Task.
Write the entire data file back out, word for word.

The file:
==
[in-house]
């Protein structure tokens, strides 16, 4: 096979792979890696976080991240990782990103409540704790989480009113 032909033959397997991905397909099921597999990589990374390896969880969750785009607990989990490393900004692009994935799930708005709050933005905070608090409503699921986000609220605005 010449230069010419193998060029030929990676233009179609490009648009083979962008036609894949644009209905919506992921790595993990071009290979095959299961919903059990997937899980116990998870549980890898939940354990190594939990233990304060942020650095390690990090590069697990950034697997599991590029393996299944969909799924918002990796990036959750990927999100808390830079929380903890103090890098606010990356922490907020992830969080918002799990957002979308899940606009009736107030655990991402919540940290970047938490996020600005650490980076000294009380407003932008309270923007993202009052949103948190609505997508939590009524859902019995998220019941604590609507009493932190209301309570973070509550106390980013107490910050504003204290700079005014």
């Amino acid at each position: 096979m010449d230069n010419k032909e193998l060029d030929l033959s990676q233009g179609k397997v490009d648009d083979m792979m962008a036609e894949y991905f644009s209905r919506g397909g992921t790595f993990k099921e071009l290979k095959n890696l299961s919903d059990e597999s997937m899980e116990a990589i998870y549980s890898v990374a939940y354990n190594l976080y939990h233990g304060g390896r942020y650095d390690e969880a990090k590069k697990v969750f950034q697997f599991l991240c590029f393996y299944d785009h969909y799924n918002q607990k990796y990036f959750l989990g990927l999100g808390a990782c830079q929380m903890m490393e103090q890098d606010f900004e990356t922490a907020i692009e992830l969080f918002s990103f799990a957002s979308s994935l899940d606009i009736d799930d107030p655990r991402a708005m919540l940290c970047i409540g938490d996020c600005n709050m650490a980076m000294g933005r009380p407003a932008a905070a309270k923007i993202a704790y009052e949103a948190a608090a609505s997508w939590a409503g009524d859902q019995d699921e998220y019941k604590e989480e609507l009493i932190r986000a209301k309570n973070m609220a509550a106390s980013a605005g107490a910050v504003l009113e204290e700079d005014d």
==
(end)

[in-house]
């Protein structure tokens, strides 16, 4: 096979792979890696976080991240990782990103409540704790989480009113 032909033959397997991905397909099921597999990589990374390896969880969750785009607990989990490393900004692009994935799930708005709050933005905070608090409503699921986000609220605005 010449230069010419193998060029030929990676233009179609490009648009083979962008036609894949644009209905919506992921790595993990071009290979095959299961919903059990997937899980116990998870549980890898939940354990190594939990233990304060942020650095390690990090590069697990950034697997599991590029393996299944969909799924918002990796990036959750990927999100808390830079929380903890103090890098606010990356922490907020992830969080918002799990957002979308899940606009009736107030655990991402919540940290970047938490996020600005650490980076000294009380407003932008309270923007993202009052949103948190609505997508939590009524859902019995998220019941604590609507009493932190209301309570973070509550106390980013107490910050504003204290700079005014």
């Amino acid at each position: 096979m010449d230069n010419k032909e193998l060029d030929l033959s990676q233009g179609k397997v490009d648009d083979m792979m962008a036609e894949y991905f644009s209905r919506g397909g992921t790595f993990k099921e071009l290979k095959n890696l299961s919903d059990e597999s997937m899980e116990a990589i998870y549980s890898v990374a939940y354990n190594l976080y939990h233990g304060g390896r942020y650095d390690e969880a990090k590069k697990v969750f950034q697997f599991l991240c590029f393996y299944d785009h969909y799924n918002q607990k990796y990036f959750l989990g990927l999100g808390a990782c830079q929380m903890m490393e103090q890098d606010f900004e990356t922490a907020i692009e992830l969080f918002s990103f799990a957002s979308s994935l899940d606009i009736d799930d107030p655990r991402a708005m919540l940290c970047i409540g938490d996020c600005n709050m650490a980076m000294g933005r009380p407003a932008a905070a309270k923007i993202a704790y009052e949103a948190a608090a609505s997508w939590a409503g009524d859902q019995d699921e998220y019941k604590e989480e609507l009493i932190r986000a209301k309570n973070m609220a509550a106390s980013a605005g107490a910050v504003l009113e204290e700079d005014d």